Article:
Leonie Jackson PHD profile

Leonie Jackson

Course studied: PhD in Security Studies

Graduated: 2015

Current role: Full-time lecturer at the University of Huddersfield

My time at Wolverhampton was incredibly valuable, not only in terms of research, writing and time management skills, but also in learning the ropes of academia.

I developed a passion for security studies during my Masters degree and chose to continue my studies at Wolverhampton because I wanted to work under the supervision of Professor George Kassimeris, a leading expert in the field.

I completed my PhD in Security Studies in June 2015 and secured a full time lecturing job at the University of Huddersfield in January 2017, having worked as a research assistant and a sessional lecturer.  I developed a passion for the subject during my Masters degree and chose to continue my studies at Wolverhampton because I wanted to work under the supervision of Professor George Kassimeris, a leading expert in the field.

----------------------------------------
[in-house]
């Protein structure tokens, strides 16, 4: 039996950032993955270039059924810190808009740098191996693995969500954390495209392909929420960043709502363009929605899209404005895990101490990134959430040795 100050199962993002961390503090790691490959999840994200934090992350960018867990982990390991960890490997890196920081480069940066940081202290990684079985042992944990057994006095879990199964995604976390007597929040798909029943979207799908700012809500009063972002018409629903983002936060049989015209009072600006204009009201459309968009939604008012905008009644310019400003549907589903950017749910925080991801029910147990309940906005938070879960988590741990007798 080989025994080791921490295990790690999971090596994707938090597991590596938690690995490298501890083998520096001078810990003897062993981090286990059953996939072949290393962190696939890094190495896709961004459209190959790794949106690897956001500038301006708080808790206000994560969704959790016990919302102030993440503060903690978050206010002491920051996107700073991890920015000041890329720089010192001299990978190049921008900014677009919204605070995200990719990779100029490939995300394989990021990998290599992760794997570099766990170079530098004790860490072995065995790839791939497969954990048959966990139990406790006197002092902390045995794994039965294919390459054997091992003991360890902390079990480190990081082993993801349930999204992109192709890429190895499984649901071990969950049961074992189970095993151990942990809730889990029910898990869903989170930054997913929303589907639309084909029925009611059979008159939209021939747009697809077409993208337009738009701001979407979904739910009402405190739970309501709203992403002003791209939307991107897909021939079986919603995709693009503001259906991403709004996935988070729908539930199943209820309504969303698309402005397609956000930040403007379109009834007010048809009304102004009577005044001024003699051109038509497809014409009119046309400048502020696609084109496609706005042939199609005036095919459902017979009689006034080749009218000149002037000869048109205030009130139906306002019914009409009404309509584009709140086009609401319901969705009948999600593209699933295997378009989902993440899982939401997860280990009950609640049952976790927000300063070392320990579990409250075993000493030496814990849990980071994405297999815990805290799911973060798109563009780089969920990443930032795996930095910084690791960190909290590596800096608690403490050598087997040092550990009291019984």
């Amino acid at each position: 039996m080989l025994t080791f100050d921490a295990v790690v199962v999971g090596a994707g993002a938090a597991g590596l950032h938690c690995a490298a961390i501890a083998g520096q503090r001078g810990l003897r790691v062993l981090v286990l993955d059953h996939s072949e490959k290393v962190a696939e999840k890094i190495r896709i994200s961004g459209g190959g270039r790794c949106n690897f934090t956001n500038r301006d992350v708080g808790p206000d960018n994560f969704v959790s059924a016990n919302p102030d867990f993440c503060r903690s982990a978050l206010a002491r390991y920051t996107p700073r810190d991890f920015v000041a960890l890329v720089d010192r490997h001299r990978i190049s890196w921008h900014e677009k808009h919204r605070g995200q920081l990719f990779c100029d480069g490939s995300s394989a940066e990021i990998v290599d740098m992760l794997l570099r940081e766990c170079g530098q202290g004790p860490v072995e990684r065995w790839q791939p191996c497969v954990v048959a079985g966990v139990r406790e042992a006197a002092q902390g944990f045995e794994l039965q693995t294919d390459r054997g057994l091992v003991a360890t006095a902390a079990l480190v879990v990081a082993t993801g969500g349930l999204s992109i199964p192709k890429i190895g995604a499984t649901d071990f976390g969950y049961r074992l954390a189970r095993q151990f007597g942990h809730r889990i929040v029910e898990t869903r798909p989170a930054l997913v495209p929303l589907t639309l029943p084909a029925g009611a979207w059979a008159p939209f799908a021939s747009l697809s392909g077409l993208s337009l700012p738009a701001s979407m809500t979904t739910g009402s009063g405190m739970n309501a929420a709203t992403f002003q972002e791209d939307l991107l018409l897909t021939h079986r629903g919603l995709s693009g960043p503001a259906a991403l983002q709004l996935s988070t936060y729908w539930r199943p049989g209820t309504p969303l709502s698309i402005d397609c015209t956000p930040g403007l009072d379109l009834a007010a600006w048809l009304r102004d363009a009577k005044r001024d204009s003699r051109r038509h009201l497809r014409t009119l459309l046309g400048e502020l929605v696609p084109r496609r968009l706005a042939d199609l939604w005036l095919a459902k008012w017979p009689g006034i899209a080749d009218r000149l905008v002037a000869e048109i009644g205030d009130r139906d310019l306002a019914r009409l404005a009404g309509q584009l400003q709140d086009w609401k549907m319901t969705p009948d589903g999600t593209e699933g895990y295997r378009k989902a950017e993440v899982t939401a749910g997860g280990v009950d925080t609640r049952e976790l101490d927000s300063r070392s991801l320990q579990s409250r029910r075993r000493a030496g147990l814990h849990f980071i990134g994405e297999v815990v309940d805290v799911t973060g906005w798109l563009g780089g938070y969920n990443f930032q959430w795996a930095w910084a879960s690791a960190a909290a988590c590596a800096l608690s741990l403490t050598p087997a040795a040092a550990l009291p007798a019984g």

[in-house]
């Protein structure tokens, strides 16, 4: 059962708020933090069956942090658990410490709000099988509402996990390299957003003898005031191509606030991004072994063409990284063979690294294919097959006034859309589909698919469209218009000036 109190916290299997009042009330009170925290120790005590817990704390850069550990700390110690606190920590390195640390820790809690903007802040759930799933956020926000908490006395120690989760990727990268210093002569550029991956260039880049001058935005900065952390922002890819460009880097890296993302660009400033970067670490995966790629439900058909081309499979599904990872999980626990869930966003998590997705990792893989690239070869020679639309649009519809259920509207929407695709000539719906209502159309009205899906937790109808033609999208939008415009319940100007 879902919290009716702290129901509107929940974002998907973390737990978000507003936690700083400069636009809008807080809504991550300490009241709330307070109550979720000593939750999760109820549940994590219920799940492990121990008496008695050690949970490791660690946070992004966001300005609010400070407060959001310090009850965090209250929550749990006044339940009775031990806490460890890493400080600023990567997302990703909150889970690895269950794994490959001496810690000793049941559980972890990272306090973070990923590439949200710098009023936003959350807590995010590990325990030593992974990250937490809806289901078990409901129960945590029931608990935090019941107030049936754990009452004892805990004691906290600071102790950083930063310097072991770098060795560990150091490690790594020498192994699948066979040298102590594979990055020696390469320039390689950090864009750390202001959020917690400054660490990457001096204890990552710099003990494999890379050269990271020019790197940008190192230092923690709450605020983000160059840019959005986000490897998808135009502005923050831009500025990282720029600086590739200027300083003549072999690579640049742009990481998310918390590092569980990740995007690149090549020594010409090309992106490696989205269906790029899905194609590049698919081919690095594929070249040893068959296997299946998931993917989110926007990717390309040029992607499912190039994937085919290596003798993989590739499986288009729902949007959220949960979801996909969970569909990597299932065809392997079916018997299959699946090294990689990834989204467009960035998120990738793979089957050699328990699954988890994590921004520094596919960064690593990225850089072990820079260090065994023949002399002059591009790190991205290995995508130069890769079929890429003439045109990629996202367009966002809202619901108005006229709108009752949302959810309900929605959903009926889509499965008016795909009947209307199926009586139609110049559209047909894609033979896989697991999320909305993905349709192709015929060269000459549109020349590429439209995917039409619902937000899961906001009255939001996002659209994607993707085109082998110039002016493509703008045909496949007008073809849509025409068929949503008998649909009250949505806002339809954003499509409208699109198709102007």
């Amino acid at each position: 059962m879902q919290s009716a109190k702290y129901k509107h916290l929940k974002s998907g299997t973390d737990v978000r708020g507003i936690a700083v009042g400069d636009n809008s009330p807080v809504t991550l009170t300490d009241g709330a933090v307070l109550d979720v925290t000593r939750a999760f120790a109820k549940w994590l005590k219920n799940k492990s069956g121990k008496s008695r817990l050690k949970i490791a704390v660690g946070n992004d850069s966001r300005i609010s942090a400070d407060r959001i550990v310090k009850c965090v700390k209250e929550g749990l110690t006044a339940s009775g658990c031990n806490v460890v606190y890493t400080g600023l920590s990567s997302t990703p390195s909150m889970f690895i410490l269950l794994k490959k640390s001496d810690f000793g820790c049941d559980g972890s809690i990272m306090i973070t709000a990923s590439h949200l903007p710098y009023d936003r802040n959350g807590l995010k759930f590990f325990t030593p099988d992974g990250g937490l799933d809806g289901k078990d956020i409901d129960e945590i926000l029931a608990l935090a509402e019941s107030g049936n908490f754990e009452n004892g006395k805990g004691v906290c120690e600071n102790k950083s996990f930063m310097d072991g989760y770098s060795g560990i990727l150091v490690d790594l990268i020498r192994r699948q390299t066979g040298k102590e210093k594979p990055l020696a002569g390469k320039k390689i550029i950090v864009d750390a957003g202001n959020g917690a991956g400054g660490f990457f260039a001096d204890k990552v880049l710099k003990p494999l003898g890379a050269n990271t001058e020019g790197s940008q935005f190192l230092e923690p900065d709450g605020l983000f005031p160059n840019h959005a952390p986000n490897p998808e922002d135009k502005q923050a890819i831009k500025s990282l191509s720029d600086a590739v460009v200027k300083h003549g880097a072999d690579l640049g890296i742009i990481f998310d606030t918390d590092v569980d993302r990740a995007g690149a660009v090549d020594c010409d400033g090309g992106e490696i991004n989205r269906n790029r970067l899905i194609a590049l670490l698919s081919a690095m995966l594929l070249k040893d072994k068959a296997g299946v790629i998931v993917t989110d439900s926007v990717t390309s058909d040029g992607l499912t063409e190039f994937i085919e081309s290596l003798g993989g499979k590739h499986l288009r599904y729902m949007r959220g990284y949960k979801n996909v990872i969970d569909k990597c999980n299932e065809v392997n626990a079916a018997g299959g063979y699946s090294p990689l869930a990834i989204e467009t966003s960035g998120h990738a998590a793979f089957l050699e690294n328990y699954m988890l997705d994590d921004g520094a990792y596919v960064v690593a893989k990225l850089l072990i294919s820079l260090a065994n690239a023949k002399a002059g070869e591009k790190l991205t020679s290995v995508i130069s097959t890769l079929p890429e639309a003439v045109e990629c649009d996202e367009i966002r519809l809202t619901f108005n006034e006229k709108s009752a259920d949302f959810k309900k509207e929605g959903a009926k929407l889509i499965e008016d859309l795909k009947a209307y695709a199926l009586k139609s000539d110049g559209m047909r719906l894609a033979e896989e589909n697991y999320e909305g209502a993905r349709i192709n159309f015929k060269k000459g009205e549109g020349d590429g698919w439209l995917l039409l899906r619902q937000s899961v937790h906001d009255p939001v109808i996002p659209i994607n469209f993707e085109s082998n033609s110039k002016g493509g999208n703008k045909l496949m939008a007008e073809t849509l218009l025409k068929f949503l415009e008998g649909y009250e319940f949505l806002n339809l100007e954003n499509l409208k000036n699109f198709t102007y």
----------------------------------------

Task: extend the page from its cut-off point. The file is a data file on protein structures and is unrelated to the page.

My time at Wolverhampton was incredibly valuable, not only in terms of research, writing and time management skills, but also in learning the ropes of academia. My advice to those seeking an academic job would be to take all the opportunities that are offered and immerse yourself in the research culture. During my PhD I was able to present my research at staff conferences, organise an international conference, and attend a number of guest lectures delivered by experts in the field. I was also given the opportunity to teach undergraduate and postgraduate students, and this was vital for making my CV stand out as well as preparing me for the challenges of lecturing.

Among the most important skills I learned during my time at Wolverhampton was in writing and publishing. During my PhD I published a number of articles with my supervisor, and was mentored through the whole process of submission, revision and finally publication. I would strongly encourage PhD students to publish early and publish often. Although it can be tough to deal with the inevitable rejections, the re-drafting process will focus your research, ultimately leading to a better thesis, as well as helping you to gain a foothold in the wider research community.

I now split my time between teaching and research and my first book, a research monograph entitled Islamophobia in Britain: The making of a Muslim enemy, will be published in August 2017.